Internal Processes-2 : Spring 2004



TIME AND PLACE: Duane E126 (Smart Classroom), MWF (10:00-10:50 am)

PROFESSOR: Michael Shull,

OFFICE/PHONE: Duane C-328A, (303) 492-7827


    The primary topics of this course are Radiative Transfer and Applied Fluid Dynamics, for first-year graduate students in Astrophysical and Planetary Sciences. Continuation of first-term course ASTR 5110 (IP-1). A fourth weekly meeting is devoted to broader implications of physical processes as seen in recent scientific papers. Students will also gain experience in order-of-magnitude estimation and oral discussion. The detailed syllabus for this course can be found here.

Course Highlights:

  • Boltzmann Equation, Kinetic Theory, Transport
  • Intro to Radiative Transfer (opacities, source function, emissivities)
  • Atmosphere solutions, radiative equilibrium, line formation
  • Astrophysical/Planetary Fluid Dynamics
  • Intro to fluid dynamics, Navier-Stokes equation, conservation laws
  • Rotating fluids, vorticity equation
  • Applications to accretion, winds and outflows
  • Magneto-Hydrodynamics (MHD)
  • Fluid waves, interfaces, shock waves
  • Fluid Instabilities (Jeans, Rayleigh-Taylor, Kelvin-Helmholtz)
  • Viscosity and turbulent flows

  Grading Policies:

    Students will be assigned weekly homework sets, which will be returned with solutions. The course grade will be based on: homework (50%), the final (oral) exam (30%), and the quality and effectiveness of class participation (20%). I ask frequent questions of students during the classes, and I encourage you to participate fully. You will be regarded as professional junior colleagues, and I expect you to come to class prepared to discuss the lecture materials from your readings. I believe that questioning a subject's tacit assumptions and probing students' understanding is critical to this course, which reviews many aspects of your undergraduate physics training in an applied format. My probing may seem a bit intrusive at first, but after a few classes students get over their fears. You need not know the exact or right answer, bur rather learn how to think your way to the answer. Students are encouraged to engage one another in the give-and-take that is part of critical thinking for professionals.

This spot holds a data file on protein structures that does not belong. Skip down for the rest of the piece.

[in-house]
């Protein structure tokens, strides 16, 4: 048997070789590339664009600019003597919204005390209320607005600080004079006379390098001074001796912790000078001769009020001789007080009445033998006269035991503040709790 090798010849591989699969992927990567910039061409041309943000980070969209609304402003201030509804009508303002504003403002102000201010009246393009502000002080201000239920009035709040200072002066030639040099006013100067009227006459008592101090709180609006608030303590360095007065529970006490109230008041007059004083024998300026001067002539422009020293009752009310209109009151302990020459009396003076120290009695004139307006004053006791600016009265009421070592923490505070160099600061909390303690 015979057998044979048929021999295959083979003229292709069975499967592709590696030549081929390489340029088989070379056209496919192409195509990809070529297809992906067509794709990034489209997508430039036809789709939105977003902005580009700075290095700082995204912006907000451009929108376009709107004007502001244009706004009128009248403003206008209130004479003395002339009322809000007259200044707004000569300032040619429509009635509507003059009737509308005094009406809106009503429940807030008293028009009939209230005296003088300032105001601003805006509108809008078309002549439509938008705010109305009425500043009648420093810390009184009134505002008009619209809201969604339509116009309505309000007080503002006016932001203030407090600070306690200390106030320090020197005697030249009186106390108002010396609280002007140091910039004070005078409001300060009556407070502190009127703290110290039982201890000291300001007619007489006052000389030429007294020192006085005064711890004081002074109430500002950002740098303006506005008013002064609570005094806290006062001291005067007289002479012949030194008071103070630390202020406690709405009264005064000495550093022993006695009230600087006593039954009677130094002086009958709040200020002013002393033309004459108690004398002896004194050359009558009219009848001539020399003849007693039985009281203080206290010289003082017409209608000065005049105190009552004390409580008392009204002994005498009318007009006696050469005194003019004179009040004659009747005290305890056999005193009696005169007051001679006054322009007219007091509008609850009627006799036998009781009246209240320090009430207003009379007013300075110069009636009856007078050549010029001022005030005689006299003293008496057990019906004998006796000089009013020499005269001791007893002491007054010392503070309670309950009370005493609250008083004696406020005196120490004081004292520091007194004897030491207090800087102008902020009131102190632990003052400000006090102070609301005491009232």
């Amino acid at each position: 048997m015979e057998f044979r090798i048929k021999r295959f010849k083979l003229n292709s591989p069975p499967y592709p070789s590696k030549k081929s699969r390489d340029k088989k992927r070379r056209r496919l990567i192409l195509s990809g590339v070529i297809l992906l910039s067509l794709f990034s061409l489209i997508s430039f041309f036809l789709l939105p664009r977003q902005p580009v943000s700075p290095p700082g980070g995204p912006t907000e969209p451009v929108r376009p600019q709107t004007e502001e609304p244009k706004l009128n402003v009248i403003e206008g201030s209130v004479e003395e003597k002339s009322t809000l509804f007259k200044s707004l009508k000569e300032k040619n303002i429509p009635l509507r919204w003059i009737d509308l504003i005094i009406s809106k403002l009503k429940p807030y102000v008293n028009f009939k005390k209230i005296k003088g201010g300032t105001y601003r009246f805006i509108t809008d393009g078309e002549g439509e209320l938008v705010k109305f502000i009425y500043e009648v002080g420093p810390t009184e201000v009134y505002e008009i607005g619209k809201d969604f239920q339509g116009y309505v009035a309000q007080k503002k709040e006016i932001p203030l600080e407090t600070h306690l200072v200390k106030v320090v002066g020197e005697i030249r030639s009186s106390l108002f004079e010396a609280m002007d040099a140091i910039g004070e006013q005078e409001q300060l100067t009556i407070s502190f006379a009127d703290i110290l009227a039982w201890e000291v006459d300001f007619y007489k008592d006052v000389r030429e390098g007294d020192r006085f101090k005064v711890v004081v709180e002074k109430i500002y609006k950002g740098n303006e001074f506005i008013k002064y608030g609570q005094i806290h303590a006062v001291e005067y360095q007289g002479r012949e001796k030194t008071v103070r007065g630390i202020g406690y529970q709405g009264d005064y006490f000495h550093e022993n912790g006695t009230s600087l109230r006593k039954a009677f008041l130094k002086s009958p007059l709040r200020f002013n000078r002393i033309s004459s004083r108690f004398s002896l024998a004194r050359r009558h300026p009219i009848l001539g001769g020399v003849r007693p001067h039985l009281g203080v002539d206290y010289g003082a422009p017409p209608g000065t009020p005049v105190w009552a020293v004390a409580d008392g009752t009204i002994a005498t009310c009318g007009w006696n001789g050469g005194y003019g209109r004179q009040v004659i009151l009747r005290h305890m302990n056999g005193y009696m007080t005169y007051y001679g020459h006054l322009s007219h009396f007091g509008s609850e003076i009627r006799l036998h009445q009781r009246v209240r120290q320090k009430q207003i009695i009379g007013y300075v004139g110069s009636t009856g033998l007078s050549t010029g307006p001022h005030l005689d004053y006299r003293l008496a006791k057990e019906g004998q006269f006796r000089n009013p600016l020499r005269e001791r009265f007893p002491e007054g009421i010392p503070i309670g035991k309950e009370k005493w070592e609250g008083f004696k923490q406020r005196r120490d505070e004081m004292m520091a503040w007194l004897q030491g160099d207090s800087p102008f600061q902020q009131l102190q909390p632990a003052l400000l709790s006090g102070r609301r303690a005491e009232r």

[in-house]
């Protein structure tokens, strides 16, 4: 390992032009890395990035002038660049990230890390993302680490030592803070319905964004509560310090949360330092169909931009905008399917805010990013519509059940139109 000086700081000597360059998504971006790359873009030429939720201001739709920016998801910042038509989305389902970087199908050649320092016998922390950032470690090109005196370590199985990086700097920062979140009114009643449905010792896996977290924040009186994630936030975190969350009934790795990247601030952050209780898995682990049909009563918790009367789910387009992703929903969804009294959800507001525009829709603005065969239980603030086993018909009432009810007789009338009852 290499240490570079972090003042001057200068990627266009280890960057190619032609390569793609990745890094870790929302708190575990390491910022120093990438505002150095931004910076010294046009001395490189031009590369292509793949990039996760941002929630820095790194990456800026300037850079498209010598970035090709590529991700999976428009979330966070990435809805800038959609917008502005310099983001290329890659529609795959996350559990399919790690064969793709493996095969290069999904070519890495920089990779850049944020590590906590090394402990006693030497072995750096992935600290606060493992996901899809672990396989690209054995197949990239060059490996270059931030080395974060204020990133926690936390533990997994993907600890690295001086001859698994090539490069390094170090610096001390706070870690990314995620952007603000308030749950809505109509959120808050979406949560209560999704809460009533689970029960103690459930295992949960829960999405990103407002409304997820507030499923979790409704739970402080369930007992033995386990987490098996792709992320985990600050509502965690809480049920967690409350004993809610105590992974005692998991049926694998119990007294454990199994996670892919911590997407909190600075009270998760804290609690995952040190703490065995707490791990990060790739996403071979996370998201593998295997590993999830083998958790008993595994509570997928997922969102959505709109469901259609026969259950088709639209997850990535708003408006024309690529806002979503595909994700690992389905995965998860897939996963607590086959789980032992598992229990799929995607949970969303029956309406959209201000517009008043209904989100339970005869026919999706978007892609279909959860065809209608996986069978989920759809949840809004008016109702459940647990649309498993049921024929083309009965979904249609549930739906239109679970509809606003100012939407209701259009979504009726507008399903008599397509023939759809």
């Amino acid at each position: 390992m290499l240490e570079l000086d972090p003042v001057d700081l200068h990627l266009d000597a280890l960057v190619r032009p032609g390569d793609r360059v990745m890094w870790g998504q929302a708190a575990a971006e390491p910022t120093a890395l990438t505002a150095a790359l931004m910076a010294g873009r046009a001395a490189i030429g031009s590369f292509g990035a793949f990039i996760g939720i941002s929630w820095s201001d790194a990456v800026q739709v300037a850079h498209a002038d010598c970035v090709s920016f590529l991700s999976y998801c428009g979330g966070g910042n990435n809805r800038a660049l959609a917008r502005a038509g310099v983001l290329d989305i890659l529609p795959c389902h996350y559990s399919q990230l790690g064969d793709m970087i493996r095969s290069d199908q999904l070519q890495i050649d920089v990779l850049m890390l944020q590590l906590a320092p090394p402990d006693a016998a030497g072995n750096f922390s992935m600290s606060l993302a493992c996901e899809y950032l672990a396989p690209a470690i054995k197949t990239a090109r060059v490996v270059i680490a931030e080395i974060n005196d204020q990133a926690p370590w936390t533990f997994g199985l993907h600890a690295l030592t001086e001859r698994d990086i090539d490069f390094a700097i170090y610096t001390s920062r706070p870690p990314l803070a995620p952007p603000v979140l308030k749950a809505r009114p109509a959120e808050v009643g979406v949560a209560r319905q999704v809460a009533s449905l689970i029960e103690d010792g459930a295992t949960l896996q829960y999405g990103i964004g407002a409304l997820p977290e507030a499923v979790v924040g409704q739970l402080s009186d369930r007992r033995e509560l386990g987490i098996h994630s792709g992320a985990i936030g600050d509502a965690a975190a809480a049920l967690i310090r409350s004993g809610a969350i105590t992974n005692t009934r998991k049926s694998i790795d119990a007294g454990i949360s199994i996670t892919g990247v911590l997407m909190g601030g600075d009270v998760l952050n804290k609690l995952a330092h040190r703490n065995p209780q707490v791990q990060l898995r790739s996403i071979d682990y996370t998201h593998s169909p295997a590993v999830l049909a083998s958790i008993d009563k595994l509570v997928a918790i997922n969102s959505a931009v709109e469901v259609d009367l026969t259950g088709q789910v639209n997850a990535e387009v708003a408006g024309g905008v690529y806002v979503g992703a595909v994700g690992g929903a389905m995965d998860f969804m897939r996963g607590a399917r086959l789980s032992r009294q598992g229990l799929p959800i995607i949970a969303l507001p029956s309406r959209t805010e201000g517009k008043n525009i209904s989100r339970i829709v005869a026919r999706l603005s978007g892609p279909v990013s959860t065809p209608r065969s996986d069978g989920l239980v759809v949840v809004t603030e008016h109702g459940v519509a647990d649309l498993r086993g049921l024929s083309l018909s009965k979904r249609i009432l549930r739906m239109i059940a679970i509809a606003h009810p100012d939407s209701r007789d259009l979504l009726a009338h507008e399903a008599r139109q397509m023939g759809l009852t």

I also encourage students to come see me regularly, either after class or in my office. It's best to make an appointment, since with professional committees and travel, some of my schedule is not under my control. I am generally around between 8:30 am and 6:30 pm, except for commitments for lunch, group meetings, faculty meetings, and business travel. I'll often suggest good times to meet when you call or e-mail for an appointment.


  • Arnab Choudhuri - Physics of Fluids & Plasmas
  • My copied course notes (proto-text)

  Prerequisites: ASTR 5110 (or permission of instructor)